The great college debate: to commute or to live on campus

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Suburban-based students attending college in Chicago this fall have more to think about than papers, books and a teacher's dirty looks. They must consider: should they live near campus or commute from home?

For some students and parents, the decision is easy. For others, factors such as finances, time and distance are a deeper consideration.

Amanda Coughlin said when deciding whether to commute the one-and-a-half hour trip from her hometown of south suburban Matteson to DePaul University or to live on campus during her freshman year, her mom wanted her to have what she didn't at college: the dorm life experience.

Coughlin moved into the dorms in the Lincoln Park neighborhood of Chicago, and she said she loved every minute of it.

"I wanted to be in the city; to be in the suburbs your whole life gets boring," Coughlin said. "[The city] is a change of pace and somewhere new and more exciting."

Coughlin said she met many people, especially through her roommates at the dorms.

"You spend so much time commuting; it's hard to get involved. I've made friends just because of my dorm mates," Coughlin said. "You're kind of forced into meeting people, and for people like me, I'm kind of quiet and shy. It's such an easier way to get involved in the school experience instead of just going to class and going home."

For others who do commute: the relationship is give-and-take. They may sacrifice some aspects of college life, but it's worth it to save money.

After attending college in Scotland, Anders Milton, who lived in Lake Bluff, moved back to the states to attend the University of Illinois-Chicago as a political science major. Although his original plan was to eventually live downtown and go to school, Milton said commuting wasn't so bad.

"The original plan was to start off as a commuter and once had figured everything out [and] gotten situated, I would find a place downtown to live," Milton said. "Once I actually started though, I really didn't mind commuting since it was so easy. I decided to save some money and keep commuting."

Milton's commute was 45 minutes each way. On the train ride, he said he worked on homework. For him, after already experiencing college in atypical fashion, missing dorm life was no big deal. He does admit it was hard planning around the Metra train schedules and meeting new people.

"The only frustrations I would mention are primarily it is more difficult to meet new people on campus because so many of the people get to know each other through living together and not through classes," Milton said. "It requires more effort."

After attending the College of DuPage before transferring to Columbia College Chicago, former student Mandy Treccia commuted daily from Naperville. Treccia's job required her to be in the city five days a week. Although Treccia said she had to pay the $126 monthly Metra pass to accommodate her work schedule, she said it was cheaper than living in the city.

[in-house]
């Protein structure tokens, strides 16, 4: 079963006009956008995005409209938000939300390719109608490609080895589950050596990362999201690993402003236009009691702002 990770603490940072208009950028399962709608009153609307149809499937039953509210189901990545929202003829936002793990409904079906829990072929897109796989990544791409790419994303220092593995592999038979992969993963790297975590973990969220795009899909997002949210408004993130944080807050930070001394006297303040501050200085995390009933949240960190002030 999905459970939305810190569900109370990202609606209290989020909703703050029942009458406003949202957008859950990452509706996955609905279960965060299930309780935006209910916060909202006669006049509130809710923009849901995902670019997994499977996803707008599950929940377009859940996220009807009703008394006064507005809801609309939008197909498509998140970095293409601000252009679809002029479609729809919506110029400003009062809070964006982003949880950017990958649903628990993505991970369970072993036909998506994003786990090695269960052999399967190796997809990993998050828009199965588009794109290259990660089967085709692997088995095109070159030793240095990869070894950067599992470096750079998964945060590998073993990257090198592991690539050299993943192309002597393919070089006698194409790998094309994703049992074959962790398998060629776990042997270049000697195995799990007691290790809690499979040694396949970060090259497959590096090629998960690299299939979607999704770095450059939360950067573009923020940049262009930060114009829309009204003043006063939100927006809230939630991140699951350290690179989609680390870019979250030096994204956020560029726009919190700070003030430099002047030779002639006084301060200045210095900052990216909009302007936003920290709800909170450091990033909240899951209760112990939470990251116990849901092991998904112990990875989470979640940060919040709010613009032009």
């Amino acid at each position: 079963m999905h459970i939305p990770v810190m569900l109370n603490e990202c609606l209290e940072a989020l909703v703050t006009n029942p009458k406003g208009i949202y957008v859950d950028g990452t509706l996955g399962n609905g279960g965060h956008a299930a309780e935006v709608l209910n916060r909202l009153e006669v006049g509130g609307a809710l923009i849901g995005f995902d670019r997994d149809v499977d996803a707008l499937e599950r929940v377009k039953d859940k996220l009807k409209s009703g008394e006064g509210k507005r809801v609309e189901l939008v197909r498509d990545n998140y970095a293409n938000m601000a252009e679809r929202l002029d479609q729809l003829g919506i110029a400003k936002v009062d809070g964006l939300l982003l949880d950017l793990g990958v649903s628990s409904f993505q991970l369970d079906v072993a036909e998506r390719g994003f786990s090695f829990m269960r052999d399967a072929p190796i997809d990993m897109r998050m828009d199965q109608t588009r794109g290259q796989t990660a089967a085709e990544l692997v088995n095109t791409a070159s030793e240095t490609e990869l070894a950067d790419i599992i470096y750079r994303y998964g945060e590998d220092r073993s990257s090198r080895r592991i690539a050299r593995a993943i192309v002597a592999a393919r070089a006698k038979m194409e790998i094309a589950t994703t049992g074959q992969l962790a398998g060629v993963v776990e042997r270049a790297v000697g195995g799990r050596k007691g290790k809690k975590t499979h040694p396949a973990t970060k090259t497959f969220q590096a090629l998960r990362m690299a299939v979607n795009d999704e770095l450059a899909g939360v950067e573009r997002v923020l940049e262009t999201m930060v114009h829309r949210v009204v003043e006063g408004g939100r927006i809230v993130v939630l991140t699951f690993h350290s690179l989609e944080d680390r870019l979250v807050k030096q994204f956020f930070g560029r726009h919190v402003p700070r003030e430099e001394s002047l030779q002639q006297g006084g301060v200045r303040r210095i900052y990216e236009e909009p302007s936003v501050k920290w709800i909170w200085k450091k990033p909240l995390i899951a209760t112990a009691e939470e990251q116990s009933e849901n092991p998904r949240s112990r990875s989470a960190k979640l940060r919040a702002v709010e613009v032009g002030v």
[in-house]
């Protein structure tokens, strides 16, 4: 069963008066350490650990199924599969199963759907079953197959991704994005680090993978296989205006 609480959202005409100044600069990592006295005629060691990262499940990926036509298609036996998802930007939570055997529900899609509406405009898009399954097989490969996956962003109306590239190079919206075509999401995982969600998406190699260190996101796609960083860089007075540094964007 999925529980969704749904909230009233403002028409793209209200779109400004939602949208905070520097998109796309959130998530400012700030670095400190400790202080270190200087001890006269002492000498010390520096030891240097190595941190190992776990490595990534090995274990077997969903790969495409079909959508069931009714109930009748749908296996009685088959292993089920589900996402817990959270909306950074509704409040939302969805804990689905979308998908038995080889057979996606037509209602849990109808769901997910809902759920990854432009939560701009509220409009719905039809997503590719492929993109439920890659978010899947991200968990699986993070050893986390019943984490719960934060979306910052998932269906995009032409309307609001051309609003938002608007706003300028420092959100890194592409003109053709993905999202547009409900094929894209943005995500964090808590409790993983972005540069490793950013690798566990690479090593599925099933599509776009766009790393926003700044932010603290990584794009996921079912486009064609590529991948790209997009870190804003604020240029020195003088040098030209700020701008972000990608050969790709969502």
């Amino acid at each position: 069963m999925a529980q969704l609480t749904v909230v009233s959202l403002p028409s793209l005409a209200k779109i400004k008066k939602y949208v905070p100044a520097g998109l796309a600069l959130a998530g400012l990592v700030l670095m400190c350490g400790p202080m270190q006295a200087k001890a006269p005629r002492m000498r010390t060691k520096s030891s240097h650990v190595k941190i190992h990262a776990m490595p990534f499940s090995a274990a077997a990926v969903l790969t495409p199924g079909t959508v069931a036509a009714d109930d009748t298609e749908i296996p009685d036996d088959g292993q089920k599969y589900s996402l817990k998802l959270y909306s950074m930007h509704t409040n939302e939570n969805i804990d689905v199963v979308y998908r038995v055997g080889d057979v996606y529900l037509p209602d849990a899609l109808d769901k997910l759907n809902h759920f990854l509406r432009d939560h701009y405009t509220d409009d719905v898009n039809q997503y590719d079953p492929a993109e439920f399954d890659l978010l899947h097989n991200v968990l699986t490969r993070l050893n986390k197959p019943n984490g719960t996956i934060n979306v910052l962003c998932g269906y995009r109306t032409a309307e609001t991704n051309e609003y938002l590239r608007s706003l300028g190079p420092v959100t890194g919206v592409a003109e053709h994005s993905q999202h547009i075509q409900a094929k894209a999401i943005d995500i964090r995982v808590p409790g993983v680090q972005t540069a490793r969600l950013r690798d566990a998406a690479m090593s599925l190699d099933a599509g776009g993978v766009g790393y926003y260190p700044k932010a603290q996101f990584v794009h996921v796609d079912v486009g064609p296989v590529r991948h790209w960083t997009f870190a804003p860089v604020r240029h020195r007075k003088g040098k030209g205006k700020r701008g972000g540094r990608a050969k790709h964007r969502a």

She said one downfall was that Metra station parking was limited. Therefore, her parents would drive her there and pick her up, which required a lot of scheduling. While she was in the city, Treccia said not having the luxuries the students who live in the dorms or live in the city have - that nearby convenience - was frustrating.

"It would [have been] nice to run home and take a nap in the middle of the day," Treccia said.

Even when she only had one remaining semester at Columbia, Treccia said she still commuted.

Former Columbia student Konrad Biegaj made the decision to commute to save money. He didn't want to rack up student loans to pay for rent and utilities. Additionally, he had a great relationship with his parents.

"Some people don't, and need to get out," Biegaj said. "I'm not one of those people."

Former Columbia student Katrina Alfarao, who transferred from the University of Illinois-Chicago, did the same as Treccia until the commute became too difficult. At first, she drove from her home in Downers Grove to the University of Illinois-Chicago. After transferring to Columbia, she had a two-hour commute: driving to the Metra station, taking the train and then taking a CTA bus to school. If she missed a train, she had to wait 90 minutes before she could catch another one. She eventually rented an apartment in Lincoln Park. She said she wished she had done it sooner.

Former Columbia student Kaila Sanabria said she would tell anyone coming to college to live in the dorms for at least a year.

"[The dorms] is where I met all my friends," Sanabria said. "It would be hard to move into the city and not know anyone and be on your own because you don't meet anyone, you don't know where you're going."

After she left the dorms, Sanabria lived in the Pilsen neighborhood, but she took a lot away from her dorm experience.

"It was nice to have a place that was structured and [to be around] people who knew the city and could show you around," she said.

Once Sanabria left the dorms, she enjoyed that she was no longer required to hang up decorations with sticky tack.

"It's the simple things; having your own place and feeling independent," she said.

For commuters, it's just the same.

"As long as you make an effort to get to know people, you can have just as much fun and probably save some money by doing so," Milton said.